In a day and age where cursive is being debated upon in classrooms and it seems that everything is going electronic it only inevitable that our children are too. When I was growing up we had 1 television in the family room. We didn’t get our first computer until I was around 12. We only owned one gaming system and it wasn’t until I was much older. We also had limits to how much time we could spend on either – and it wasn’t much. The only “learning” game I ever remember playing was “Where in the World is Carmen San Diego?” and I’m not sure it was even that educational. As I grew up I began to use technology more and more but I never it gave the technology revolution much thought other than getting the newest, hottest toy.
That all seemed to change when I became pregnant with my first child. It was about this time that tablets were starting to boom, laptops were thinner than ever before and Apps were taking over everything from our recipes to our toilets. Like most first time moms I spent hours scouring the world wide web for any information I could gain to help me in my parenting journey. Then my daughter was born and I became dedicated to her education, even at a young age. Like all parent’s I wanted her to excel. We worry that somehow, someway our children won’t be prepared enough. As a sister to a brother with learning disabilities I never wanted to see my daughter struggle the way my brother does. And so, with a newly purchase iPhone I entered the world of Apps.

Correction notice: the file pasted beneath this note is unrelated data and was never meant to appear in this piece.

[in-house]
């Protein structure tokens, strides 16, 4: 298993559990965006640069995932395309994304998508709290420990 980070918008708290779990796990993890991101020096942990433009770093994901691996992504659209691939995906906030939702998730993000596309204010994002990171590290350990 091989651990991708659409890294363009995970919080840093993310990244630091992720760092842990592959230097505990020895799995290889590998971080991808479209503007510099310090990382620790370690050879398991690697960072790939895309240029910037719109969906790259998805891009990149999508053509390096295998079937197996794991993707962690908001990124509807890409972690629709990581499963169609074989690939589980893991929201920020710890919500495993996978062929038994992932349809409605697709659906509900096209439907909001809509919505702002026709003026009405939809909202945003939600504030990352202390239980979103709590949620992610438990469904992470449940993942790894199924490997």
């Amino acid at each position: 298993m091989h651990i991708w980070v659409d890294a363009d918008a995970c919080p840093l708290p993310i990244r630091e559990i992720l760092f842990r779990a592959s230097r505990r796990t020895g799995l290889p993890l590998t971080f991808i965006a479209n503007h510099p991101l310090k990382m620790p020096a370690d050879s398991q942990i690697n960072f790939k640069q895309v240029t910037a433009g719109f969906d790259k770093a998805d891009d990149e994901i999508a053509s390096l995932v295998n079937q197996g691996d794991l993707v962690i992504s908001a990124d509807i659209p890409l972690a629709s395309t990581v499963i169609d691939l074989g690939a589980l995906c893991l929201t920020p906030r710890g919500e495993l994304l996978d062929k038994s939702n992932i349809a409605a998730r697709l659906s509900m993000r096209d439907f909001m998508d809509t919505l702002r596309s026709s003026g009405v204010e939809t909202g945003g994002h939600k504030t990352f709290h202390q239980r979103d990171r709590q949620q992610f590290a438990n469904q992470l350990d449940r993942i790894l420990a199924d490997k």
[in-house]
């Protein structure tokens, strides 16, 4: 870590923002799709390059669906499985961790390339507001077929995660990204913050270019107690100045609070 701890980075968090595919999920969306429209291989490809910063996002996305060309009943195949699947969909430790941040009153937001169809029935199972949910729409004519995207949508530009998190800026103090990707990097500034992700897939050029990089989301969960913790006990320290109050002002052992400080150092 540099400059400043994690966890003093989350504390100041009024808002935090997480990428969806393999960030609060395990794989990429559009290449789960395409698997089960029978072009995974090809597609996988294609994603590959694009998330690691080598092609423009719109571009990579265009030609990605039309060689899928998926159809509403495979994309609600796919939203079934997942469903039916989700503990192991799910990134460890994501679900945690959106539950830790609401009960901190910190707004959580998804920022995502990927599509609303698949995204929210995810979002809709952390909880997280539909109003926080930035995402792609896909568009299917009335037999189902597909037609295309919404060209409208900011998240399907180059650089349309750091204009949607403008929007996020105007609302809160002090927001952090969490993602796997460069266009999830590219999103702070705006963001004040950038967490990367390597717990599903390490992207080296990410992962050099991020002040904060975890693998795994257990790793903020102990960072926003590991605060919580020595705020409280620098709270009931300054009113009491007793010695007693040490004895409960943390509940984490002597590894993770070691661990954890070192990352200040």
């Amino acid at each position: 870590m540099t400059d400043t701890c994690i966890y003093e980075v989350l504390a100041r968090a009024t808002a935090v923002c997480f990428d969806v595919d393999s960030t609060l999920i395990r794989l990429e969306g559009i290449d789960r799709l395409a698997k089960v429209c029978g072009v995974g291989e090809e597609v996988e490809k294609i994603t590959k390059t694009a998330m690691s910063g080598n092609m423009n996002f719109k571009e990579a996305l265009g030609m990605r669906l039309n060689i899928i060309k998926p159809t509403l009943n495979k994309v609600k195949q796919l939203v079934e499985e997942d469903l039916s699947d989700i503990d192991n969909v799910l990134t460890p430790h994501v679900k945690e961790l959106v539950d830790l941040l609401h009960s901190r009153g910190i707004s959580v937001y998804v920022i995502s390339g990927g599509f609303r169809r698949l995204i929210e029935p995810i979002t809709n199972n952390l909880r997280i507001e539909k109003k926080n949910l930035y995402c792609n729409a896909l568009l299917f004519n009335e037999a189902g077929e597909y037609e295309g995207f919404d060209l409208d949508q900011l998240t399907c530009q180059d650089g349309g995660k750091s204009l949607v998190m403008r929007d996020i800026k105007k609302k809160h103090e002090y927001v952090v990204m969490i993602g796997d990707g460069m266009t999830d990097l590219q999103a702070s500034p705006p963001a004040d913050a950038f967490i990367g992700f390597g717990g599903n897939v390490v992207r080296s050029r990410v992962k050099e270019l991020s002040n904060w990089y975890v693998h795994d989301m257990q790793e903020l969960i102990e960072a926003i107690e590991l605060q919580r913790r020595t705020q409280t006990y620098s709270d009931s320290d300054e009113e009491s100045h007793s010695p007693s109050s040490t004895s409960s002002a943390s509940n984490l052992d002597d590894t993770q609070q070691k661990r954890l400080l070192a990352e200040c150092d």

At one she was able to operate my iPhone. Now, at almost 3 she has her own iPad and a little touch LeapPad. We have spent more money on Apps and Games than I care to think about. But in the ends it’s worth it. More than just gaining information, skills and knowledge she has developed an invaluable love for learning. Many parents worry that technology is ruining childhood but I beg to differ. My child has just as much fun coloring with crayons as she does a paint app. We create fortresses with blocks that no teddy bear could ever destroy. Then I watch her learn to read with Dora. We play outside, we play with doll houses, and we pretend cook. The key, as with all things, is to find a proper balance.